Please consider putting the data in an SQLite database. Then, you have the flexibility of running whatever query you want (via DBI or just the command line interface to SQL) and getting data structures that are suitable for generating reports for taxes by state or states by taxes or taxes for a given year for all states whose names begin with the letter 'W' etc etc. I presume the data are already in some kind of character separated format (tab, comma, pipe etc) and therefore can be easily bulk imported into an SQLite DB, saving some work and code on that end.
I would advise you to look into an object system such as Moose. The learning curve isn't too steep (or steep at all) and the benefits will be enormous. You'd start with something like:
package MyApp;
use Moose; # use strict automagically in effect
has 'year' => ( is => 'ro', isa => 'Int', required => 1 );
has 'state' => ( is => 'ro', isa => 'Str', required => 1 );
has 'govlev' => ( is => 'ro', isa => 'Str', required => 1 );
has 'tax' => ( is => 'ro', isa => 'Str', required => 1 );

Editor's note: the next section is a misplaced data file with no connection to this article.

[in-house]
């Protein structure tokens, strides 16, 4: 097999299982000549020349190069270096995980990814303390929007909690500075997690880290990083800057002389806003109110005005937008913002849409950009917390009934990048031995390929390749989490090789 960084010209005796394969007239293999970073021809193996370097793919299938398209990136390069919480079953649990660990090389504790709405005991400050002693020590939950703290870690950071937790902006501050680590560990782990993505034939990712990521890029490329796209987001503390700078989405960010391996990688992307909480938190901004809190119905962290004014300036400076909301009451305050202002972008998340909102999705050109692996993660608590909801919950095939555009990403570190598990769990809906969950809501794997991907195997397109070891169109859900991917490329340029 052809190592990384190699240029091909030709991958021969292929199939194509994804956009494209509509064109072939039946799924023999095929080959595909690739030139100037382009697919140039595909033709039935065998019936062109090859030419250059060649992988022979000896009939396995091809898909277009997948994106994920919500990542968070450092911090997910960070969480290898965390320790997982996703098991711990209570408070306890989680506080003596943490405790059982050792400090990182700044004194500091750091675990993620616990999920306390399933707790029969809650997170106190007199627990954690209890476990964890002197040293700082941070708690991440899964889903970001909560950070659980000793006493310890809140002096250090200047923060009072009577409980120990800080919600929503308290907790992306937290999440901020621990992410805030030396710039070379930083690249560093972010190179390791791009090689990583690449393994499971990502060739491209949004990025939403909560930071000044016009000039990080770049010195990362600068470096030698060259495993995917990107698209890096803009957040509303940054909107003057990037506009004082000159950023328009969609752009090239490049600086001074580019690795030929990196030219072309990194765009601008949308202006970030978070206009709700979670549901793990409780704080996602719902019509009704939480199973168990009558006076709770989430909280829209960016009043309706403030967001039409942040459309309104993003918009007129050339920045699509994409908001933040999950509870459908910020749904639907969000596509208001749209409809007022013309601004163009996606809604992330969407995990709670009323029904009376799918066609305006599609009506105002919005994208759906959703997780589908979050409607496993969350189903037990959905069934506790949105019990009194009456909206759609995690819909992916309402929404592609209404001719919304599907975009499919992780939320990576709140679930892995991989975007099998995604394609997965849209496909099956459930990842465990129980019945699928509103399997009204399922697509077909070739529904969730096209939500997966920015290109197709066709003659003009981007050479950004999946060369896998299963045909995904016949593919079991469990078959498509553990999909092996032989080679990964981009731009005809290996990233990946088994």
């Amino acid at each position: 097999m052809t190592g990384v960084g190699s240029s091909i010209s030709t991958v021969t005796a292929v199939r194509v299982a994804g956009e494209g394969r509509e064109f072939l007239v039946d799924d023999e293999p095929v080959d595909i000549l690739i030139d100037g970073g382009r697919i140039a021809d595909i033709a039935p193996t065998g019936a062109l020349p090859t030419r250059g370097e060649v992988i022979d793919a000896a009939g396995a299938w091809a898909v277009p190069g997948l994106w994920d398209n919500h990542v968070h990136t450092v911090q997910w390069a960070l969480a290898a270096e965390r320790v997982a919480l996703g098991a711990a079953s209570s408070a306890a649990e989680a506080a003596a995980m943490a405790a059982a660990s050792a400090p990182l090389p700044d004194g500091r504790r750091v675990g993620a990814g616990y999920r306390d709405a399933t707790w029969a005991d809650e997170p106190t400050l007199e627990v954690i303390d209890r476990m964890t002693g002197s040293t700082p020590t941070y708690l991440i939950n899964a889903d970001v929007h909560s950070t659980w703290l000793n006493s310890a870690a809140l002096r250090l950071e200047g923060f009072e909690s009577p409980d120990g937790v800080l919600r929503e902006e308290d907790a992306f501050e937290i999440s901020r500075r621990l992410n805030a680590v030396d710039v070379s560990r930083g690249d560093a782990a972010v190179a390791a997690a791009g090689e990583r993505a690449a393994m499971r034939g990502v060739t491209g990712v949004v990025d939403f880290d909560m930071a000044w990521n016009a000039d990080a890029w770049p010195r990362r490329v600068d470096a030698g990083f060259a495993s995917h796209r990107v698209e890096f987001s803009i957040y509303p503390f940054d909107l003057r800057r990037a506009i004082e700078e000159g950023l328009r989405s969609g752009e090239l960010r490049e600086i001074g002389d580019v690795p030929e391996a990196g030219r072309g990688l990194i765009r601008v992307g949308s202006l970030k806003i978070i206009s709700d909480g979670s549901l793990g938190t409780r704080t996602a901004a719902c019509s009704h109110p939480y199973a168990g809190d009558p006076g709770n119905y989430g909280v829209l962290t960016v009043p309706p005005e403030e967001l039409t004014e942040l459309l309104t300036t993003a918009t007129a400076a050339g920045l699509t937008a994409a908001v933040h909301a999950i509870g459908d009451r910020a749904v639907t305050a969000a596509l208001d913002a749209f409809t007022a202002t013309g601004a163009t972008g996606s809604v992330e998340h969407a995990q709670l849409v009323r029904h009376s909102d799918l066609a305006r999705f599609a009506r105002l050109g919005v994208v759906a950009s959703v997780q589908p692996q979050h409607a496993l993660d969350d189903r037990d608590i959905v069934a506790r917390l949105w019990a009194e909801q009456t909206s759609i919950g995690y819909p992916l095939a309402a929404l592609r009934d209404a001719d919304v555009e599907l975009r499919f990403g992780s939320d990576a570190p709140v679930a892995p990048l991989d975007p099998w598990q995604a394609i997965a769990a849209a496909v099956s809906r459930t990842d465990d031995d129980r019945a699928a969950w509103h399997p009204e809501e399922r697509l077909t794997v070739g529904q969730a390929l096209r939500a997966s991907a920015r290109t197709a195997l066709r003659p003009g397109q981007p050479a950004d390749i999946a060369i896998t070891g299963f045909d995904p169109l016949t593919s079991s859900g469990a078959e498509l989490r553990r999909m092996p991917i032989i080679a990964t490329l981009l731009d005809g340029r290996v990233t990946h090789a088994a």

Then in your main program:
use MyApp;
my $obj = MyApp->new(
year => 2000,
state => 'AK',
govlev => 'local',
tax => 'revenue'
# ...
With the flexibility of MooseX::Types you can go on to declare your own type classes, with enums, etc.
Once you go Moose, you never look back :)
Check out Data::Diver: "Simple, ad-hoc access to elements of deeply nested structures". It seems to do exactly what you want from Tax_rev:
use Data::Diver qw( Dive );
$tax_revenue{ 1900 }{ NC }{ STATE }{ SALES } = 1000;
Dive( \%Hash, qw( 1900 NC STATE SALES ) ) => 1000;
Dive( \%Hash, qw( 1901 NC STATE SALES ) ) => undef;
If you aren't going to use objects, I think that data structure will work just fine.
Here is an example of Tax_rev(). It isn't full featured, but you can give it the 4 arguments in any order. If you actually use it you might want to check the inputs.
my $result = Tax_rev( \%data, qw(state property 1902 WY) );
use strict;
use warnings;
use 5.010;